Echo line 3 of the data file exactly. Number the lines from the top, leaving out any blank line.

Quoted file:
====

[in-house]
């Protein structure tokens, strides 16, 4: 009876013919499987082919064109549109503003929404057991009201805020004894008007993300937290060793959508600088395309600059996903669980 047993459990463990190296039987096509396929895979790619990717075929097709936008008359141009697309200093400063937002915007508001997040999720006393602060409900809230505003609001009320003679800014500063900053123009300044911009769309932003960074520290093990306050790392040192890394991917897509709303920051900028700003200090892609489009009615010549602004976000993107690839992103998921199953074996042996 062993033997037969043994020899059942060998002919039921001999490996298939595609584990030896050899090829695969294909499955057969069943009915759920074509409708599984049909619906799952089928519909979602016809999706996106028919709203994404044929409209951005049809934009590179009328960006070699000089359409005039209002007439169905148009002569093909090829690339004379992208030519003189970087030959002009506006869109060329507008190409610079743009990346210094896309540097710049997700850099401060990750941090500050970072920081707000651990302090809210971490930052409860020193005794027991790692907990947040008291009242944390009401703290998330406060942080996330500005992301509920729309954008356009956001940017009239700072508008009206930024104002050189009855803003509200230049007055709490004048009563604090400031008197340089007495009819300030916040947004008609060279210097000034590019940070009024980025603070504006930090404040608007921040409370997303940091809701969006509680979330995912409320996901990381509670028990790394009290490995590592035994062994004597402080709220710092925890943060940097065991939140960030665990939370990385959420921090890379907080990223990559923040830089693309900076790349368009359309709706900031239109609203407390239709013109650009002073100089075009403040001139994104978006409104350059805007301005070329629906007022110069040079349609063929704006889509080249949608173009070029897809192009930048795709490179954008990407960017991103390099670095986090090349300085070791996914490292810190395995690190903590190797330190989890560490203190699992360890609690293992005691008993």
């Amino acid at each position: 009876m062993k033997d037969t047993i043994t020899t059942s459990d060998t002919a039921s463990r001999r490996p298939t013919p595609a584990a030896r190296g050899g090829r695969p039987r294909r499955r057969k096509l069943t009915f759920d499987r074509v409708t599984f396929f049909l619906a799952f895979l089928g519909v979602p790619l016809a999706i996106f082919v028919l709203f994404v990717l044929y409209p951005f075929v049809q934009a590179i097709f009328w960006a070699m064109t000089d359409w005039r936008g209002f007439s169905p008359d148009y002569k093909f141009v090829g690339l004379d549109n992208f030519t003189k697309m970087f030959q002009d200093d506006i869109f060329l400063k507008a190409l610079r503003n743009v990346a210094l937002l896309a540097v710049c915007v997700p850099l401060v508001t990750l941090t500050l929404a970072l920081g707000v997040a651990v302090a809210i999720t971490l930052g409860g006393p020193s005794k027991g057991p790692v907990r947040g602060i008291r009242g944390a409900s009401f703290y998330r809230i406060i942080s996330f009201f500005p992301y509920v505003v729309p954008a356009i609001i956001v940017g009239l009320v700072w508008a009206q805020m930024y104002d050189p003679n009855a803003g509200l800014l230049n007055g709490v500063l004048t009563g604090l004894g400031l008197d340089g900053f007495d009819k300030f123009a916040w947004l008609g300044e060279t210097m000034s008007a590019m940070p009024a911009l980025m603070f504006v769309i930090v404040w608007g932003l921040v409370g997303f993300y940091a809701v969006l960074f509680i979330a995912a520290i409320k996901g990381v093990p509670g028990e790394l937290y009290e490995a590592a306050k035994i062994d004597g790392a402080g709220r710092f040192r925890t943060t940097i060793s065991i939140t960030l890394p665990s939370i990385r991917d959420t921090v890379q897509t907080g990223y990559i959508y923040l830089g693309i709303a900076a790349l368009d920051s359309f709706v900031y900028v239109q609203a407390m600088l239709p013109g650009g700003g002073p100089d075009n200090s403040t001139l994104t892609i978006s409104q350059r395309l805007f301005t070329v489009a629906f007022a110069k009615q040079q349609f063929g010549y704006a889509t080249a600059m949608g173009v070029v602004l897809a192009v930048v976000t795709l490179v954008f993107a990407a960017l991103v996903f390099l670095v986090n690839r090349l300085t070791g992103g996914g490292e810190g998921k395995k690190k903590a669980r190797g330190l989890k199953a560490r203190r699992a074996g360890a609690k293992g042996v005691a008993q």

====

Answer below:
């Amino acid at each position: 009876m062993k033997d037969t047993i043994t020899t059942s459990d060998t002919a039921s463990r001999r490996p298939t013919p595609a584990a030896r190296g050899g090829r695969p039987r294909r499955r057969k096509l069943t009915f759920d499987r074509v409708t599984f396929f049909l619906a799952f895979l089928g519909v979602p790619l016809a999706i996106f082919v028919l709203f994404v990717l044929y409209p951005f075929v049809q934009a590179i097709f009328w960006a070699m064109t000089d359409w005039r936008g209002f007439s169905p008359d148009y002569k093909f141009v090829g690339l004379d549109n992208f030519t003189k697309m970087f030959q002009d200093d506006i869109f060329l400063k507008a190409l610079r503003n743009v990346a210094l937002l896309a540097v710049c915007v997700p850099l401060v508001t990750l941090t500050l929404a970072l920081g707000v997040a651990v302090a809210i999720t971490l930052g409860g006393p020193s005794k027991g057991p790692v907990r947040g602060i008291r009242g944390a409900s009401f703290y998330r809230i406060i942080s996330f009201f500005p992301y509920v505003v729309p954008a356009i609001i956001v940017g009239l009320v700072w508008a009206q805020m930024y104002d050189p003679n009855a803003g509200l800014l230049n007055g709490v500063l004048t009563g604090l004894g400031l008197d340089g900053f007495d009819k300030f123009a916040w947004l008609g300044e060279t210097m000034s008007a590019m940070p009024a911009l980025m603070f504006v769309i930090v404040w608007g932003l921040v409370g997303f993300y940091a809701v969006l960074f509680i979330a995912a520290i409320k996901g990381v093990p509670g028990e790394l937290y009290e490995a590592a306050k035994i062994d004597g790392a402080g709220r710092f040192r925890t943060t940097i060793s065991i939140t960030l890394p665990s939370i990385r991917d959420t921090v890379q897509t907080g990223y990559i959508y923040l830089g693309i709303a900076a790349l368009d920051s359309f709706v900031y900028v239109q609203a407390m600088l239709p013109g650009g700003g002073p100089d075009n200090s403040t001139l994104t892609i978006s409104q350059r395309l805007f301005t070329v489009a629906f007022a110069k009615q040079q349609f063929g010549y704006a889509t080249a600059m949608g173009v070029v602004l897809a192009v930048v976000t795709l490179v954008f993107a990407a960017l991103v996903f390099l670095v986090n690839r090349l300085t070791g992103g996914g490292e810190g998921k395995k690190k903590a669980r190797g330190l989890k199953a560490r203190r699992a074996g360890a609690k293992g042996v005691a008993q």